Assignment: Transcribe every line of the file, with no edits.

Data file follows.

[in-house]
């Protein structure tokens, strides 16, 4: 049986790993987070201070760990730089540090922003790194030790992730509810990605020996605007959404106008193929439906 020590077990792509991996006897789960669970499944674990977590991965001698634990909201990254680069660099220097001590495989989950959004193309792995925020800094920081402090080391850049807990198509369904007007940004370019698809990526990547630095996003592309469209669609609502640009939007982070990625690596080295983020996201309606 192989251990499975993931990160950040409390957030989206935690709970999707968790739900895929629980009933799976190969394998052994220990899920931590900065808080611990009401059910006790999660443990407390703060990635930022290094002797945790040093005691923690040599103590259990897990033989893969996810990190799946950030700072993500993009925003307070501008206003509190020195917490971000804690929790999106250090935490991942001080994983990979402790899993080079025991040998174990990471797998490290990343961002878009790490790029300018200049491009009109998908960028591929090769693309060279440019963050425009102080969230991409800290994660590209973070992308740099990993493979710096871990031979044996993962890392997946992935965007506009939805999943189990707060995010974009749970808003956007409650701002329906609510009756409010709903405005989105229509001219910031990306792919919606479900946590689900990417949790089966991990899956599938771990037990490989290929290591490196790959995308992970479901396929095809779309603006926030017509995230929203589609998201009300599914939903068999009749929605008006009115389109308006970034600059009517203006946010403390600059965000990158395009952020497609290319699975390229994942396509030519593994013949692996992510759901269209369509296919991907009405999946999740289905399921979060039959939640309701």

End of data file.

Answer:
[in-house]
């Protein structure tokens, strides 16, 4: 049986790993987070201070760990730089540090922003790194030790992730509810990605020996605007959404106008193929439906 020590077990792509991996006897789960669970499944674990977590991965001698634990909201990254680069660099220097001590495989989950959004193309792995925020800094920081402090080391850049807990198509369904007007940004370019698809990526990547630095996003592309469209669609609502640009939007982070990625690596080295983020996201309606 192989251990499975993931990160950040409390957030989206935690709970999707968790739900895929629980009933799976190969394998052994220990899920931590900065808080611990009401059910006790999660443990407390703060990635930022290094002797945790040093005691923690040599103590259990897990033989893969996810990190799946950030700072993500993009925003307070501008206003509190020195917490971000804690929790999106250090935490991942001080994983990979402790899993080079025991040998174990990471797998490290990343961002878009790490790029300018200049491009009109998908960028591929090769693309060279440019963050425009102080969230991409800290994660590209973070992308740099990993493979710096871990031979044996993962890392997946992935965007506009939805999943189990707060995010974009749970808003956007409650701002329906609510009756409010709903405005989105229509001219910031990306792919919606479900946590689900990417949790089966991990899956599938771990037990490989290929290591490196790959995308992970479901396929095809779309603006926030017509995230929203589609998201009300599914939903068999009749929605008006009115389109308006970034600059009517203006946010403390600059965000990158395009952020497609290319699975390229994942396509030519593994013949692996992510759901269209369509296919991907009405999946999740289905399921979060039959939640309701």